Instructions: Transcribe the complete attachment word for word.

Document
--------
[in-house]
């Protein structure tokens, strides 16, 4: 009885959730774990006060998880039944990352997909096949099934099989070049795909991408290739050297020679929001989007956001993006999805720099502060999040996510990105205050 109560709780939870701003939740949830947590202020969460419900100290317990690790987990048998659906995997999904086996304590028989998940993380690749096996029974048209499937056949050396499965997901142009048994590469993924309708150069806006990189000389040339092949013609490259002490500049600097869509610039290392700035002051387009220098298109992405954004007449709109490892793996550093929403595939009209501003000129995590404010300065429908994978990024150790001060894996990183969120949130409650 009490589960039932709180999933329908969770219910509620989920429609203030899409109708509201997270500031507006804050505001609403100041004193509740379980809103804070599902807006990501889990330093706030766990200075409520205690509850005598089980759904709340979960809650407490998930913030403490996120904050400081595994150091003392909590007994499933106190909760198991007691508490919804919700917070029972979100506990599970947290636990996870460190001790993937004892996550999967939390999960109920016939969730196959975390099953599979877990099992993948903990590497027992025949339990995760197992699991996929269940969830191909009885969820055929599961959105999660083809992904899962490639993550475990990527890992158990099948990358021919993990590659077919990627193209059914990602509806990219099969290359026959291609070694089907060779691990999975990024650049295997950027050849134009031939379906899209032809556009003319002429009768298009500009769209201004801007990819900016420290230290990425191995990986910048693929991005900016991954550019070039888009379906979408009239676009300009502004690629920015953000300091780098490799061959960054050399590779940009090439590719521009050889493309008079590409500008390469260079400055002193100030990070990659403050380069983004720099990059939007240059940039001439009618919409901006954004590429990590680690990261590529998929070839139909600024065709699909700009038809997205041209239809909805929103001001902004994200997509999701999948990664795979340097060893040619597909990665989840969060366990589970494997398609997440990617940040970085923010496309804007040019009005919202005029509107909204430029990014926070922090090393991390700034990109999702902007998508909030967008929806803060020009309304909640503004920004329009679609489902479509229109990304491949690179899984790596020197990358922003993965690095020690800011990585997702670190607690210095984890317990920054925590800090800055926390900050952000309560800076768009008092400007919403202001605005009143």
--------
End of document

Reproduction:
[in-house]
């Protein structure tokens, strides 16, 4: 009885959730774990006060998880039944990352997909096949099934099989070049795909991408290739050297020679929001989007956001993006999805720099502060999040996510990105205050 109560709780939870701003939740949830947590202020969460419900100290317990690790987990048998659906995997999904086996304590028989998940993380690749096996029974048209499937056949050396499965997901142009048994590469993924309708150069806006990189000389040339092949013609490259002490500049600097869509610039290392700035002051387009220098298109992405954004007449709109490892793996550093929403595939009209501003000129995590404010300065429908994978990024150790001060894996990183969120949130409650 009490589960039932709180999933329908969770219910509620989920429609203030899409109708509201997270500031507006804050505001609403100041004193509740379980809103804070599902807006990501889990330093706030766990200075409520205690509850005598089980759904709340979960809650407490998930913030403490996120904050400081595994150091003392909590007994499933106190909760198991007691508490919804919700917070029972979100506990599970947290636990996870460190001790993937004892996550999967939390999960109920016939969730196959975390099953599979877990099992993948903990590497027992025949339990995760197992699991996929269940969830191909009885969820055929599961959105999660083809992904899962490639993550475990990527890992158990099948990358021919993990590659077919990627193209059914990602509806990219099969290359026959291609070694089907060779691990999975990024650049295997950027050849134009031939379906899209032809556009003319002429009768298009500009769209201004801007990819900016420290230290990425191995990986910048693929991005900016991954550019070039888009379906979408009239676009300009502004690629920015953000300091780098490799061959960054050399590779940009090439590719521009050889493309008079590409500008390469260079400055002193100030990070990659403050380069983004720099990059939007240059940039001439009618919409901006954004590429990590680690990261590529998929070839139909600024065709699909700009038809997205041209239809909805929103001001902004994200997509999701999948990664795979340097060893040619597909990665989840969060366990589970494997398609997440990617940040970085923010496309804007040019009005919202005029509107909204430029990014926070922090090393991390700034990109999702902007998508909030967008929806803060020009309304909640503004920004329009679609489902479509229109990304491949690179899984790596020197990358922003993965690095020690800011990585997702670190607690210095984890317990920054925590800090800055926390900050952000309560800076768009008092400007919403202001605005009143």